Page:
Hartford’s ‘Bluebillies’ make music together

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The Bluebillies performing live

Brian Johnson of ACDC said it best: “It’s a long way to the top, if you want to rock and roll.”

For Mel and Mark Guarino of Hartford, performing in front of crowds of all shapes and sizes for the better part of 30 years as a duo and with their band, The Bluebillies, has reinforced their love for each other, the music business and storytelling.

Mel and Mark Guarino pose with their guitars at the NYVT Media office.

“Whatever I have, I have something to give, and that works for me!” Mel Guarino said. “Working with my wife is a total joy,” Mark Guarino said.

Playing mostly old country, folk, bluegrass, gospel, story songs and rock and roll if it fits, the Guarinos have been performing together since 1985 and have recorded three albums, with a fourth in the works.

Upon moving to Washington County from Connecticut in 1990, the Bluebillies typically perform in small theaters, at outdoor concerts during the summertime, American Legion and VFW posts and senior centers.

Some highlights in their career involve performing during a Woody Guthrie 100th anniversary show at the Caffe Lena in Saratoga where Butch Hancock also sang, and opening up for Mel’s favorite band on another occasion in what was a “fan-girl moment.”

“We got to open up for the Gibson brothers once,” Mel Guarino said. “Eric Gibson said, ‘I love that song that you did.’”

Performing gut-wrenching, emotionally filled and passionately written songs derives from both Mel and Mark’s upbringings, as they both grew up in musical families.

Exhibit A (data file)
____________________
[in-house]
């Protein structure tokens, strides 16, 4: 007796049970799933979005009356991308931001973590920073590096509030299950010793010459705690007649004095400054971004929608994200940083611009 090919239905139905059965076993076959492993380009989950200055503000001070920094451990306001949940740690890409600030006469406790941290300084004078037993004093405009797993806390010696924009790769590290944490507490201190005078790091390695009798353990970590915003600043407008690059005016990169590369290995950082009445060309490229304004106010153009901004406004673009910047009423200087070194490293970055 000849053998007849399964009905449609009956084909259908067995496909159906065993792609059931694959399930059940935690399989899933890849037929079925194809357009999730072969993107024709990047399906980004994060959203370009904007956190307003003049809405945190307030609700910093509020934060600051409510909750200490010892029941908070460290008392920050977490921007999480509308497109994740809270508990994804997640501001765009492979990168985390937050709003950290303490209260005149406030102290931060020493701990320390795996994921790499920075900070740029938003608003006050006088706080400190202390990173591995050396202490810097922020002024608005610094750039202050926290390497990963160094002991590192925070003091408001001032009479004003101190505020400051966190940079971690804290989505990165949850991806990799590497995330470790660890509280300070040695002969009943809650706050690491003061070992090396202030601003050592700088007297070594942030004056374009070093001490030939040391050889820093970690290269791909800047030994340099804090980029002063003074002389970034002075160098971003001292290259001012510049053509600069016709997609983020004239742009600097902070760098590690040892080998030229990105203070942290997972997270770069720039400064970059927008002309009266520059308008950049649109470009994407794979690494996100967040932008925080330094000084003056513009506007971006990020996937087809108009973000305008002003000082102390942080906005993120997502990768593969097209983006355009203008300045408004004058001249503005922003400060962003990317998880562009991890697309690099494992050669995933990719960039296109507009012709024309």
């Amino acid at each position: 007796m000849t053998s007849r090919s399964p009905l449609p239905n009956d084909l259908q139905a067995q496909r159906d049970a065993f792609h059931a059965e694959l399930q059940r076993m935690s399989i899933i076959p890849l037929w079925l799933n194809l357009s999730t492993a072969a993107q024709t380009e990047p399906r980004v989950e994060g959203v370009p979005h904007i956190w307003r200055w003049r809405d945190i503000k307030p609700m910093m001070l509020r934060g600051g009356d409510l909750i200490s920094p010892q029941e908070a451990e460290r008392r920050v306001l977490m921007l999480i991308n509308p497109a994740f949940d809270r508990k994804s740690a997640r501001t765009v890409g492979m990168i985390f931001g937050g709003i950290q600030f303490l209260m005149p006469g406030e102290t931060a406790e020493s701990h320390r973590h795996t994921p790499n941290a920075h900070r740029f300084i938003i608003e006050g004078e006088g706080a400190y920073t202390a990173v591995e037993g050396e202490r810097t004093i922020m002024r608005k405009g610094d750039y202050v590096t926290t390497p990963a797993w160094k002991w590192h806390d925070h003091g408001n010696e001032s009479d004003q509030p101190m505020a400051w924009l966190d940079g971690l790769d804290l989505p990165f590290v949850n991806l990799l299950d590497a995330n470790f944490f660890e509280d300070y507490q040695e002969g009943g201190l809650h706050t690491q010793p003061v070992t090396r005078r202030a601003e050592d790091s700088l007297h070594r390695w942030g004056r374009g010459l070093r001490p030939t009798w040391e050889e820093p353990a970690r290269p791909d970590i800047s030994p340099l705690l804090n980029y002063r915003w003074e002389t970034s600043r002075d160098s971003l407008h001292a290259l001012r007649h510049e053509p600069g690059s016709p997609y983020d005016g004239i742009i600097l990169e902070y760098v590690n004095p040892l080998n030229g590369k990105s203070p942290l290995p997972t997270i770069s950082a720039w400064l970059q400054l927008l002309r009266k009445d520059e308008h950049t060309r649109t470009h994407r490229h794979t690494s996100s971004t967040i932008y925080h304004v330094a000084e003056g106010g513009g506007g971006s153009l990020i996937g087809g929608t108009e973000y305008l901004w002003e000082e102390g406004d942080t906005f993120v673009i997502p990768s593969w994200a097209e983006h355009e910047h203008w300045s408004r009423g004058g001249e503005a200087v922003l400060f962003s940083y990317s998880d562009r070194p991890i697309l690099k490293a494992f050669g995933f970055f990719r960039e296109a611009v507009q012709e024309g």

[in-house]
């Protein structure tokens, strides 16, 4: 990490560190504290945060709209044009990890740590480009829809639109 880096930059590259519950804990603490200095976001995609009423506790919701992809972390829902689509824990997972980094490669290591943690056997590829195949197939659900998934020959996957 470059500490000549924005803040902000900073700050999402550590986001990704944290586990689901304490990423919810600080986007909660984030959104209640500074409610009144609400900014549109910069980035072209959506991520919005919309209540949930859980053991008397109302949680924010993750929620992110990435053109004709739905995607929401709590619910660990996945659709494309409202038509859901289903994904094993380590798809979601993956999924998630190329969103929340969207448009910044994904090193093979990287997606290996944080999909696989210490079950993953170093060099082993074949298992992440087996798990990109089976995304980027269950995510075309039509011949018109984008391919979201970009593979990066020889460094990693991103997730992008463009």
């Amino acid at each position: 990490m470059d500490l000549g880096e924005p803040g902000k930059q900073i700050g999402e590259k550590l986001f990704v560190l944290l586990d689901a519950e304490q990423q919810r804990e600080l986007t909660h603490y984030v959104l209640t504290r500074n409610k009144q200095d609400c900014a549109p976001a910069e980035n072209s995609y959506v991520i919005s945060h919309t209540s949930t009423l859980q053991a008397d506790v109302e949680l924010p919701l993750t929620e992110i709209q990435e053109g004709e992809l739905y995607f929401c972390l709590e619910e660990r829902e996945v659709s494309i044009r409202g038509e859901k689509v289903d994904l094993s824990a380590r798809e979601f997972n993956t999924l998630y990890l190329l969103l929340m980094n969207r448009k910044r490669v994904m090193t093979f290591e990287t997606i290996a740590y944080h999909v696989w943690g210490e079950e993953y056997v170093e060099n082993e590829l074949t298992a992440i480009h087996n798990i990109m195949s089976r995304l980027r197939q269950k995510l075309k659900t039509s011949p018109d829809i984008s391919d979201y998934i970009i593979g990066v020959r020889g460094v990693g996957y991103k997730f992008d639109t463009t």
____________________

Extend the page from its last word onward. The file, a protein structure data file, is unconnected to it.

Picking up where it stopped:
Mel is a Midwest girl who is the daughter of Bonnie Bradley, a former mainstay in the Chicago nightlife scene performing in lounges during the 1950s and a World War II veteran father who passed away when Mel was two years old. After her self-described “monster” of a stepfather severed ties and forced Mel to end up in an orphanage in Mishawaka, Indiana at the age of five.

The strong reliance on herself to cause change was instilled at an early age and has powered her in her slow transition to become a full-time musician after being a writer, reporter and working in bars and restaurants.

“I know if I want something to happen, I know I’m going to have to make it happen,” Mel Guarino said. “I felt like I wanted to get more serious… all my life I just wanted to play music, but responsibilities of life were always calling.”

Mark Guarino grew up with a talented pianist for a father and admitted that as a young boy, he was not outgoing and had to give himself “self-therapy” as motivation to step outside his comfort zone.

“I was surrounded by music, but I was a really shy kid,” Mark Guarino said. “You gotta get over this… make yourself get through this.”

He said the best way to do so was performing music on stage in front of crowds.

In a punk rock band!

“We were presenting what they wanted, which was energy,” Mark Guarino said. “There are moments when you’re on stage where I literally felt jolts of electricity.”

As established musicians in the game, the Guarinos have accepted their adopted role as mentors to younger or newer to the scene musicians. They love to give advice and share experiences to see others achieve their goals and perform with each other.

However, COVID-19 has thrown a wrench in future goals of continuing to perform and release music. The Bluebillies perform on average 100 shows a year.

That number was cut down to two live performances in 2020.

“It’s bad for momentum,” Mel Guarino said. “With everything canceled, it feels like we’re starting all over.”

Although Mel and Mark have been experimenting with recordings on Facebook and their “Kitchen Pickin’s” series of performing in their home, nothing beats rehearsing and performing live with their band. They both have a sense of optimism in “looking forward” to that day.

“The worst part is not knowing when you’re gonna go out,” Mel said. “As far as what we can do right now is record.”